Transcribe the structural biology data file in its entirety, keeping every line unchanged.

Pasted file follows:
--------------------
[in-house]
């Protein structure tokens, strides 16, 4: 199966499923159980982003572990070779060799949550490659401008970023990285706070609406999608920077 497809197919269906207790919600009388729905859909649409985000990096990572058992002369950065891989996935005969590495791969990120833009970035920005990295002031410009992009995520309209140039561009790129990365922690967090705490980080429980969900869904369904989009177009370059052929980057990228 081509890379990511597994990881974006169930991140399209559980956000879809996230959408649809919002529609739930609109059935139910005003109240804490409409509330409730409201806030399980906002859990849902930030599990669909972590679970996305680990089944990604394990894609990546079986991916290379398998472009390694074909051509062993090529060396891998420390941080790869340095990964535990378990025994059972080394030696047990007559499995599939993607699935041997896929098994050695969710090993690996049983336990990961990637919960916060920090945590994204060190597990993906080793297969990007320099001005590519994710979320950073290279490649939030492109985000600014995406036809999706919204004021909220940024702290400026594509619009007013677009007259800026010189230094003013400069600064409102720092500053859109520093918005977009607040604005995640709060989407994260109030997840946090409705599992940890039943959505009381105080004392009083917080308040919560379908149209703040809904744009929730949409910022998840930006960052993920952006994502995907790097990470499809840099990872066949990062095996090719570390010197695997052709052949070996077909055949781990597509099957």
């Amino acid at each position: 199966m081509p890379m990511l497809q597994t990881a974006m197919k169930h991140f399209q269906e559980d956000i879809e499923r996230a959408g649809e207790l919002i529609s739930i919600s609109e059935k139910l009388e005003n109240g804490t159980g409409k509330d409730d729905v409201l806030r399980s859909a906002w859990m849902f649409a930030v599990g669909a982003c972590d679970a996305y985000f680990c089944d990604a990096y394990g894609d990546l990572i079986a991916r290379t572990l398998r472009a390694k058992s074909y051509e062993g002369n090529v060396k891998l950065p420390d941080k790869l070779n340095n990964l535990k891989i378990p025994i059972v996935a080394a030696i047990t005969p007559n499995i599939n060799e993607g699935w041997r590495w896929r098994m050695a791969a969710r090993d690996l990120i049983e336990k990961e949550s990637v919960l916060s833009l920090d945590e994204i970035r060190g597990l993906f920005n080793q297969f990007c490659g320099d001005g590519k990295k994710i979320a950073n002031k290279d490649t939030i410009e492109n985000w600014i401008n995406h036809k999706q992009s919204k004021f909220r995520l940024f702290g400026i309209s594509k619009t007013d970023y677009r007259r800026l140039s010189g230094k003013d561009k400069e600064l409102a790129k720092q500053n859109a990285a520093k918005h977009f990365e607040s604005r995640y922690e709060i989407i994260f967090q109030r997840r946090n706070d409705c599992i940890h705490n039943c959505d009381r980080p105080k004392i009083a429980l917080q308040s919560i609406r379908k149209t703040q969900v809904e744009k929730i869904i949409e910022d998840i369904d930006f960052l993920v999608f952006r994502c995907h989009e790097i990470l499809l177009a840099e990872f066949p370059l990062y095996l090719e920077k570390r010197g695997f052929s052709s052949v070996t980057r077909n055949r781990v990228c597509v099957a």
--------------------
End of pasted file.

[in-house]
């Protein structure tokens, strides 16, 4: 199966499923159980982003572990070779060799949550490659401008970023990285706070609406999608920077 497809197919269906207790919600009388729905859909649409985000990096990572058992002369950065891989996935005969590495791969990120833009970035920005990295002031410009992009995520309209140039561009790129990365922690967090705490980080429980969900869904369904989009177009370059052929980057990228 081509890379990511597994990881974006169930991140399209559980956000879809996230959408649809919002529609739930609109059935139910005003109240804490409409509330409730409201806030399980906002859990849902930030599990669909972590679970996305680990089944990604394990894609990546079986991916290379398998472009390694074909051509062993090529060396891998420390941080790869340095990964535990378990025994059972080394030696047990007559499995599939993607699935041997896929098994050695969710090993690996049983336990990961990637919960916060920090945590994204060190597990993906080793297969990007320099001005590519994710979320950073290279490649939030492109985000600014995406036809999706919204004021909220940024702290400026594509619009007013677009007259800026010189230094003013400069600064409102720092500053859109520093918005977009607040604005995640709060989407994260109030997840946090409705599992940890039943959505009381105080004392009083917080308040919560379908149209703040809904744009929730949409910022998840930006960052993920952006994502995907790097990470499809840099990872066949990062095996090719570390010197695997052709052949070996077909055949781990597509099957």
């Amino acid at each position: 199966m081509p890379m990511l497809q597994t990881a974006m197919k169930h991140f399209q269906e559980d956000i879809e499923r996230a959408g649809e207790l919002i529609s739930i919600s609109e059935k139910l009388e005003n109240g804490t159980g409409k509330d409730d729905v409201l806030r399980s859909a906002w859990m849902f649409a930030v599990g669909a982003c972590d679970a996305y985000f680990c089944d990604a990096y394990g894609d990546l990572i079986a991916r290379t572990l398998r472009a390694k058992s074909y051509e062993g002369n090529v060396k891998l950065p420390d941080k790869l070779n340095n990964l535990k891989i378990p025994i059972v996935a080394a030696i047990t005969p007559n499995i599939n060799e993607g699935w041997r590495w896929r098994m050695a791969a969710r090993d690996l990120i049983e336990k990961e949550s990637v919960l916060s833009l920090d945590e994204i970035r060190g597990l993906f920005n080793q297969f990007c490659g320099d001005g590519k990295k994710i979320a950073n002031k290279d490649t939030i410009e492109n985000w600014i401008n995406h036809k999706q992009s919204k004021f909220r995520l940024f702290g400026i309209s594509k619009t007013d970023y677009r007259r800026l140039s010189g230094k003013d561009k400069e600064l409102a790129k720092q500053n859109a990285a520093k918005h977009f990365e607040s604005r995640y922690e709060i989407i994260f967090q109030r997840r946090n706070d409705c599992i940890h705490n039943c959505d009381r980080p105080k004392i009083a429980l917080q308040s919560i609406r379908k149209t703040q969900v809904e744009k929730i869904i949409e910022d998840i369904d930006f960052l993920v999608f952006r994502c995907h989009e790097i990470l499809l177009a840099e990872f066949p370059l990062y095996l090719e920077k570390r010197g695997f052929s052709s052949v070996t980057r077909n055949r781990v990228c597509v099957a």